PFAS is among the most toxic chemicals ever produced. It’s responsible for immeasurable death and suffering from human ingestion at microscopic levels. The substance bioaccumulates in fish and in humans, and it takes nearly forever to go away. The military, private companies and the public recklessly use the substances and discard them into the environment. The EPA still refuses to regulate the stuff.
Michigan’s fish advisories are not mandatory. They are only guidelines to help people make safer choices. Critics claim these advisories are poorly marketed while there are many areas where anglers approach poisoned lakes to fish while there is no signage.
The advisories are somewhat like the federal Cigarette Labeling and Advertising Act of 1965, mandating that the warning “Caution: Cigarette Smoking May Be Hazardous to Your Health” be placed on one of the side panels of each cigarette package.
In the case of hazardous fish, however, the federal government has not issued warnings on fish containing high levels of PFAS, and most states have not posted fish advisories for PFAS.
Limiting or Altogether Avoiding
High levels of the “forever chemicals” in Oscoda Township, the result of firefighting foam used on the now-shuttered Wurtsmith Air Force Base, make the Lake Huron community one of Michigan’s most contaminated sites. Along with deer, state officials warn against eating fish and any other aquatic or semi-aquatic animal living in the marsh.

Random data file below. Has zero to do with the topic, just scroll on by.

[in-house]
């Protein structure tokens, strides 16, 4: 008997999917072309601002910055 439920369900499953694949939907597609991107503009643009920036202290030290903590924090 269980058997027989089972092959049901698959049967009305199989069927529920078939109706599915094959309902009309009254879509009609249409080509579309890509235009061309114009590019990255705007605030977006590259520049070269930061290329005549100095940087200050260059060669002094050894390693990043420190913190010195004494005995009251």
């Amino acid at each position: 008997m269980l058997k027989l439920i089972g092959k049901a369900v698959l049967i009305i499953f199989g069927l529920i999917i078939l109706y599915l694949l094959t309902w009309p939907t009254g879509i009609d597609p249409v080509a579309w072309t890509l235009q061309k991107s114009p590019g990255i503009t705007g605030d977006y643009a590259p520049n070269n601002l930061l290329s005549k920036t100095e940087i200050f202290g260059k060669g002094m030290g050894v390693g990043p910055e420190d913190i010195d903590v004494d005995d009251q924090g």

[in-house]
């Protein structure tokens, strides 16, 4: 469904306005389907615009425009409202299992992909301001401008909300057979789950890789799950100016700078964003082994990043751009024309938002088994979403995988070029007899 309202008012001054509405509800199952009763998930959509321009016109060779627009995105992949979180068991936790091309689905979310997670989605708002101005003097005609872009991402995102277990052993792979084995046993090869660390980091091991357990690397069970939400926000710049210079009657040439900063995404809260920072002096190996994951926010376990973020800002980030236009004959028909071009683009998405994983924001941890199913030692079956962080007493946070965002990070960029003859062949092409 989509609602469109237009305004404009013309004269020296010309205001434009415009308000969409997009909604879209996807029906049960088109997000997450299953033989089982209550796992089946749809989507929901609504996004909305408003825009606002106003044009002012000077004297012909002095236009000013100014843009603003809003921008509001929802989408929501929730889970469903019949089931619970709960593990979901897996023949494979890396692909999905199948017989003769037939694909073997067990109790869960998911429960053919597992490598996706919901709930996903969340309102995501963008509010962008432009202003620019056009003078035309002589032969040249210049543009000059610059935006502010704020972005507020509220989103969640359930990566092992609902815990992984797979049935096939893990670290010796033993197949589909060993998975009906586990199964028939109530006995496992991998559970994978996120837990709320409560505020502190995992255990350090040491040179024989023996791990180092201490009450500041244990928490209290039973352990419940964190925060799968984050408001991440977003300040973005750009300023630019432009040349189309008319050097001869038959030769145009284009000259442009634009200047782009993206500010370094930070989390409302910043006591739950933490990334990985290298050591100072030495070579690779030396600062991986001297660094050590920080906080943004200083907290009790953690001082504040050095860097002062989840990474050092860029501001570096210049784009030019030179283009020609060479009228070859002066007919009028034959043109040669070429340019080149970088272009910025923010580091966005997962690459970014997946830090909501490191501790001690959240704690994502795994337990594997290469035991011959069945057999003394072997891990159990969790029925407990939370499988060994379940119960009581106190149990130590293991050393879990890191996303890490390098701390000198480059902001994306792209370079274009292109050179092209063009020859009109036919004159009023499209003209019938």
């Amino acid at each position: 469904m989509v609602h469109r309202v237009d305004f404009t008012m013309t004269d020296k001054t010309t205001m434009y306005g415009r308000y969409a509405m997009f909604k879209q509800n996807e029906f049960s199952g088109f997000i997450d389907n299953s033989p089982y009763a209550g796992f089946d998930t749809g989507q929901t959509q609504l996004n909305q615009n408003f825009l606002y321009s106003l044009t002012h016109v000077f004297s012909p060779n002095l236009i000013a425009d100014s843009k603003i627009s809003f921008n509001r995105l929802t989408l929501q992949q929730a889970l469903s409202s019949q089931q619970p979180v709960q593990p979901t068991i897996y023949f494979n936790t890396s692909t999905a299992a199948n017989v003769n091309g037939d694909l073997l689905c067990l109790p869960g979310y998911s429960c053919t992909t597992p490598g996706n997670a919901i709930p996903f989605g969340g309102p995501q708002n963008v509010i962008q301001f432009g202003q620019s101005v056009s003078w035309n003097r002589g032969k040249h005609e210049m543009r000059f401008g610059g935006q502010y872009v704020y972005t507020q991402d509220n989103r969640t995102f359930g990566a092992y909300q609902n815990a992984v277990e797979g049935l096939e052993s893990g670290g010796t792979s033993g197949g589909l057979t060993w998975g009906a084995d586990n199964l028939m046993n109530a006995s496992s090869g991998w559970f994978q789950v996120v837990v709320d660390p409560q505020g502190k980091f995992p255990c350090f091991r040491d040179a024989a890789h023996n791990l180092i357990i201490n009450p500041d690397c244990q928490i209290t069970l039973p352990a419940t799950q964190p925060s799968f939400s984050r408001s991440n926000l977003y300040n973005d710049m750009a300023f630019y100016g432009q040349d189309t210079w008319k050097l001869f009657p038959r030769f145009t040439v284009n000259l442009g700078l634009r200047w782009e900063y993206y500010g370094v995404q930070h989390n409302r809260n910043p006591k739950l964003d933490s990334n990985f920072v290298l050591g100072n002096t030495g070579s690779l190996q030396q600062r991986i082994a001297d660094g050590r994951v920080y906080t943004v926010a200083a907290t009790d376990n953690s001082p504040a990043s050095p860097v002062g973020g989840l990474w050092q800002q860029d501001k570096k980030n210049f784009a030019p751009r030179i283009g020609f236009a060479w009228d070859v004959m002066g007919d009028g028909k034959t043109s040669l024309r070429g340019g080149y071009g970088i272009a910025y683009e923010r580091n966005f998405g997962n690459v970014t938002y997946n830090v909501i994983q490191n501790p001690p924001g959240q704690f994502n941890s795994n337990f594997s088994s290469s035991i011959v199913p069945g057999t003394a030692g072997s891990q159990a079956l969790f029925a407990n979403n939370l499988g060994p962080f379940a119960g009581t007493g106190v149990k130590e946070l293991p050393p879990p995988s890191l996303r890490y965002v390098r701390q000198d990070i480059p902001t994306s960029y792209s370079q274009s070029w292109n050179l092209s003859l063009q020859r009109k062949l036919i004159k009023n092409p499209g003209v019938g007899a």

Hock now fishes only catch-and-release and has come to terms with the health risk he takes by hunting. But he worries about what the chemicals are doing to the animals in Clark’s Marsh and the many other locations where state health officials recommend limiting or altogether avoiding meals of PFAS-tainted fish.
Years into Michigan’s PFAS contamination crisis, such answers remain scarce. But the state’s experience with widespread PFAS contamination has made it an early research laboratory into how the chemicals spread through the environment and what that does to the species that live anywhere near the toxic stew.
Everything from Fish to Sediment and Algae
Research has linked PFAS exposure to developmental problems, hormonal and immunity problems, fertility issues, and cancer in humans. That’s why regulators warn against drinking water or eating food tainted with the chemicals. Effects on plants and animals are far less well-understood, leaving us without a clear picture of whether or how PFAS contamination could harm species that humans depend upon for food, clean water, crop pollination, and other benefits.
The quest for information started in Clark’s Marsh, where a Purdue University research team has been working since 2019 to learn more about how PFAS moves through the environment. Could the sediment be a continuing source of contamination even after PFAS stops flowing in the water? Does PFAS contamination transfer from species to species as it moves through the food chain? And, importantly, what kind of harm do exposed species experience?
Last summer, researchers from Purdue ecology professor Jason Hoverman’s lab visited Clark’s marsh, a large wetland just south of the Air Force base, to collect samples of everything from fish to sediment and algae. From there, they’ll use models to map out how various species are being exposed and whether the toxins can “transfer out” of the aquatic system by, say, a migratory bird eating a fish from Clark’s marsh or an aquatic insect leaving the water.